Simplified Rules of Order

Procedures Used in Meetings

Committee of the Whole

The committee of the whole house ("committee of the whole" is the commonly used term) is a procedure used occasionally by meetings. When a meeting resolves itself into a committee, discussion can be much more free.

Robert distinguishes three versions of committee of the whole, each appropriate for a meeting of a particular size.

  1. In a formal committee of the whole, suited to large meetings, the results of votes taken are not final decisions of the meeting, but have the status of recommendations that the meeting itself must vote on under its regular rules. Moreover, a chairperson of the committee of the whole is appointed, and the regular presiding officer of the meeting leaves the chair. The purpose for this move is to disengage the presiding officer from any difficulties that may arise during the committee's session, so that he/she can be in a better position to preside effectively during the final consideration of the matter by the regular meeting.
  2. The quasi committee of the whole is particularly suitable for meetings of medium size (about 50-100 members). The results of votes taken in committee are reported to the meeting for final consideration under the regular rules, as with a committee of the whole. In this form, however, the presiding officer of the meeting remains in the chair and presides over the committee's session.
  3. Informal consideration is suited to small meetings. The procedure simply removes the normal limitations on the number of times members can speak in debate. The regular presiding officer remains in the chair, and the results of the votes taken during informal consideration are decisions of the meeting, and are not voted on again.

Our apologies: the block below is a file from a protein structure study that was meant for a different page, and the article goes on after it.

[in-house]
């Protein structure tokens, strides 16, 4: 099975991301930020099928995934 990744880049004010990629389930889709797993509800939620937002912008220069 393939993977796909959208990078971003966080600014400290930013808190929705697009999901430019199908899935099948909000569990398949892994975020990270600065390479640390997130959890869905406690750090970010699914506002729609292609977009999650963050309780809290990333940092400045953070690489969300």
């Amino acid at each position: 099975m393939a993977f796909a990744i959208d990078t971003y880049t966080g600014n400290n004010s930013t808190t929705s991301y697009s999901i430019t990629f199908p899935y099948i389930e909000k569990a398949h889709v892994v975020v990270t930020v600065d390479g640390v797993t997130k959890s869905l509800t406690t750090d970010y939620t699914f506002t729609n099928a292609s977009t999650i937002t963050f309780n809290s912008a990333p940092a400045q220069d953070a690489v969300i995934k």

The procedure is for a member to rise and move: "That this meeting go into committee of the whole to consider..." A seconder is required.

In forming a committee of the whole, the meeting elects a chairperson, or the chair appoints another person to preside over the committee session and then vacates the chair. (When the president has been chairperson, the vice-president is usually named to chair the committee session.) Any guests who are present may then be asked to leave the meeting. If the meeting wants to discuss a matter without the presence of visitors, it can decide formally or informally to ask the chair to request guests to leave temporarily, and that the meeting proceed in camera.

Regular rules of order apply as in a meeting, except that members may speak more than once to the same question and that motions made in committee do not require seconders. The committee may consider only the matters referred to it by the meeting (in the motion forming the committee of the whole). No minutes are kept of the committee's session, although notes should be kept for the purpose of reporting to the meeting.

Calls for orders of the day are not in order in a committee of the whole.

When the committee of the whole has fully considered the matter referred to it, a member will move: "That the committee now rise and report." If this motion carries, the chairperson of the meeting resumes the chair and calls upon the chairperson of the committee to report. A report usually takes the form: "The committee of the whole considered the matter of ... and makes the following recommendations ..."

A mover and seconder are required for each recommendation. Amendments may be proposed in the usual manner. Because the only minutes kept are those of the regular meeting, it is important that any action wanted be correctly reported to the meeting from the committee session and that proposed motions be made regarding the action required.

If the committee of the whole wants additional time to consider the matter referred to it, it may decide to ask the regular meeting for permission to sit again. A time will then be established by a regular motion.


Last changed: 10/08/2002

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